Offline to Online: Mistakes to Avoid When Creating Your First Online Course

If you're a business owner, or someone in lockdown or quarantine you're looking at online courses right now like a hungry cat eyeing up the goldfish bowl, then this is the post you're looking for.  Online courses are popular because you can deliver them remotely. But, if you're not careful, you will make horrible mistakes that will hinder your growth.

Here are three lethal mistakes that you can make when you go from offline to online with your course ideas.

  1. Creating the Course YOU Want (Not the Course Your Audience Needs)

You may have a great deal of knowledge in a particular area that you can teach others. You might think you know exactly what kind of course your audience would like. But it's a mistake to create the course you want rather than the course your audience needs.

You may be able to create an excellent course based on what you think you should teach, but it's not likely to reach a great number of people or earn you a profit. And then, what's the point? You'll have a highly informative course that no one signs up for you are no better off.

Instead, you should start by considering your target audience. What problems are they struggling with right now? What do they need to know? What are their interests? Once you have some ideas, consider how you can help them. Try to match your audience's needs to your skills and expertise.

For example, you may find out through surveys that your email subscribers want to know more about using card games to mitigate the boredom. You can take your knowledge and experience playing cards and create a course that teaches them how play basic card games.

  1. Making Your Course Too Long

My first blogging course had 100 modules. Yep, 100 hour-long videos. With workbooks. It was everything including the kitchen sink you could ever want or need to know about blogging. If you are anything like me, you have a great deal of knowledge you want to share with your course participants. It also makes perfect sense that a longer course is seen as more valuable.

The problem is that if your course is too long, it might overwhelm your students. You might lose some of them along the way. I lose and overwhelmed all of the 3 people that purchased this program. The best courses are tightly focused. They teach what they need to teach in order for students to overcome the problems they're struggling with right now. Your course should be just long enough to do that.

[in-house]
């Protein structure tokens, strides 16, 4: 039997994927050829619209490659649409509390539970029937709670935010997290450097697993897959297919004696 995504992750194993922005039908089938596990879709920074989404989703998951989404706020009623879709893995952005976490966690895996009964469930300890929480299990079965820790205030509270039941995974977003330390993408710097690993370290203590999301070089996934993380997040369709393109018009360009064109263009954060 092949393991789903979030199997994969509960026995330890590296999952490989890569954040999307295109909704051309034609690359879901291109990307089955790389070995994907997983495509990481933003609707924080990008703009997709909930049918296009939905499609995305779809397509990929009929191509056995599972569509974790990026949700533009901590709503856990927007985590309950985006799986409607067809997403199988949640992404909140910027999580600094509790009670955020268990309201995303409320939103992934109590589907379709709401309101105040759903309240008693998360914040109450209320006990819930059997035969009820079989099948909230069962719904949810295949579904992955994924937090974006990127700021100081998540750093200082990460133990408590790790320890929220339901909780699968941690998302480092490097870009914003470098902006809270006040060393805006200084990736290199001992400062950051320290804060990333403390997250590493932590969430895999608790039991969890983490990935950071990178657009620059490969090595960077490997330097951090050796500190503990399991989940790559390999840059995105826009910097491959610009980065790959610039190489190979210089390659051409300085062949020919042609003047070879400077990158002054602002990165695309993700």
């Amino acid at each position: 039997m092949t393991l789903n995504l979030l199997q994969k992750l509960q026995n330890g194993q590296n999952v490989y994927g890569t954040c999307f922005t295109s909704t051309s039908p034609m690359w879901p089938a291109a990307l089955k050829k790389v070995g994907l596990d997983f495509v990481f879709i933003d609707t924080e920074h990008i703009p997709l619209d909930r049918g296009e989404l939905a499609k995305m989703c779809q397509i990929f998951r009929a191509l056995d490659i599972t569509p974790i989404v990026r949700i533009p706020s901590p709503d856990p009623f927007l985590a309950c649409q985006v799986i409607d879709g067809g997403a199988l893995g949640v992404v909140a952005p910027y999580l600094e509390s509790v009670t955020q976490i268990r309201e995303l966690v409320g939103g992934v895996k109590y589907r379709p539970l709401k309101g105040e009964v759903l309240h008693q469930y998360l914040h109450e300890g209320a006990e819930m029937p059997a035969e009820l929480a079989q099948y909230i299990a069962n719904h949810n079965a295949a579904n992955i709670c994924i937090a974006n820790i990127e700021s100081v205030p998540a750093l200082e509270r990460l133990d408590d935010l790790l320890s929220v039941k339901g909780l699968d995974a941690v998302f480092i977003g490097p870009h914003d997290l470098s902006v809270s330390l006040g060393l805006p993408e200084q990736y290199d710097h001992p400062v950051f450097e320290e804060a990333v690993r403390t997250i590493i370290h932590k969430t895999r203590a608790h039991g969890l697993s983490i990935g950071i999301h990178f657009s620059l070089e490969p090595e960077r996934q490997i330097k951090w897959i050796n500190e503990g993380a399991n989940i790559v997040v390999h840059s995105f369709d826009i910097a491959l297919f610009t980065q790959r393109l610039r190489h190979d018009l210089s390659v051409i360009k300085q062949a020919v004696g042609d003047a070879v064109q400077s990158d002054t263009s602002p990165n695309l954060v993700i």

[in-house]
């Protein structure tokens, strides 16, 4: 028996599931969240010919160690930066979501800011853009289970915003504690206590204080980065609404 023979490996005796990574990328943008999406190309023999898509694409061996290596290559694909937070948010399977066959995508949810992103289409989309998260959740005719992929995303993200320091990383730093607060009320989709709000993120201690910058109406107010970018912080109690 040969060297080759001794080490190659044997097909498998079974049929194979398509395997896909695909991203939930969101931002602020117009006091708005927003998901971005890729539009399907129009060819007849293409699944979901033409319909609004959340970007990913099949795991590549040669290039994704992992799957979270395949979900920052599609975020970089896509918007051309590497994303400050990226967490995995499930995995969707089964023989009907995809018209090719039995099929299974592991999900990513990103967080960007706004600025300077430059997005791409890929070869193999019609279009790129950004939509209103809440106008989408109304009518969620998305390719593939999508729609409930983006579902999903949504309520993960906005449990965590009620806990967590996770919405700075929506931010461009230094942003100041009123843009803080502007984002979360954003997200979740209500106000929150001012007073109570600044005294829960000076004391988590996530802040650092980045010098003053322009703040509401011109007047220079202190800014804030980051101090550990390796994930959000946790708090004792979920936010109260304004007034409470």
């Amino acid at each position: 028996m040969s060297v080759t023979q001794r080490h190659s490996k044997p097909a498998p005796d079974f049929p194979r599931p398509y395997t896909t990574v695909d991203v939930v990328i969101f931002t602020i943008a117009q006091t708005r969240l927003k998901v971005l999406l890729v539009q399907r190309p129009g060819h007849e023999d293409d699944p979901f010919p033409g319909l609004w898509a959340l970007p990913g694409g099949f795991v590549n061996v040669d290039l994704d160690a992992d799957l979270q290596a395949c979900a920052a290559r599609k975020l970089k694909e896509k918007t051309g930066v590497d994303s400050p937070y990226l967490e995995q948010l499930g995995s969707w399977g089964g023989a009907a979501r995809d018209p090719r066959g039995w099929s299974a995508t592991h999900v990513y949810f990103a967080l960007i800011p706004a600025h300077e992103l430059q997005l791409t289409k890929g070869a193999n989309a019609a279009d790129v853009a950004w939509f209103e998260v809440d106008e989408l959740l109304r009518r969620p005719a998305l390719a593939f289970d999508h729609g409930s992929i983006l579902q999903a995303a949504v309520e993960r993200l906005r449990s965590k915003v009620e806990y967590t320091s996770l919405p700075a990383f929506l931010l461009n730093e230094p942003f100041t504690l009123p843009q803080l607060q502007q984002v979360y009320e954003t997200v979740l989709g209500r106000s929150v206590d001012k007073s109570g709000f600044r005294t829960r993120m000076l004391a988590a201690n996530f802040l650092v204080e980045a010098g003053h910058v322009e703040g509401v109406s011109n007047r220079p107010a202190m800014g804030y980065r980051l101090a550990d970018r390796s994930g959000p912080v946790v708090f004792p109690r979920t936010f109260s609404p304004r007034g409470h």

The ideal length for an online course is five to seven modules. Each module should have three to five steps or small sections. Each course has its own needs structurally, though, so this is just a guideline.

If you find that your course is longer than three to five modules, try breaking it down into two courses. If there is a sequential relationship, you can make parts one and two. If the course is slightly too long and you feel the information is very valuable, you can remove one module and offer it as supplemental material, a bonus add-on, or an additional resource for participants.

  1. Putting All of Your Effort on the Course but Skimping on the Marketing

It takes a great deal of work to put together and run an online course, but you can't forget to market it. Before you even get started, make sure that you have a solid marketing plan. How will you get your course in front of your target audience? How will you advertise it and put the word out? Which marketing channels will you use and how will you use them?

If you have a topic that aligns with your target audience's interests, a tightly focused course, and a marketing plan in place, you're virtually guaranteed a successful course.

Would you like some help?

My course are no longer 100 hour long videos you'll be relieved to know. I now have the techniques and strategies that create successful courses. I've distilled them together to create two very specific course-related programs.

Create Your Successful Online Course is for business owners who want to explore and create a successful online course.

Launch and Market Your Online Course is for business owners with a course that needs to sell more of them.

I don't know you well enough yet to say which one is for you, so take a look and if it sounds like you'd benefit from the training then you'll be delighted that you can afford them.

Sarah Arrow

About the author

Sarah Arrow created the popular 30-day blogging challenge back in 2007. Since then 750,000+ business owners have learned to blog and grow their business through her content, her challenge and her blogging books.

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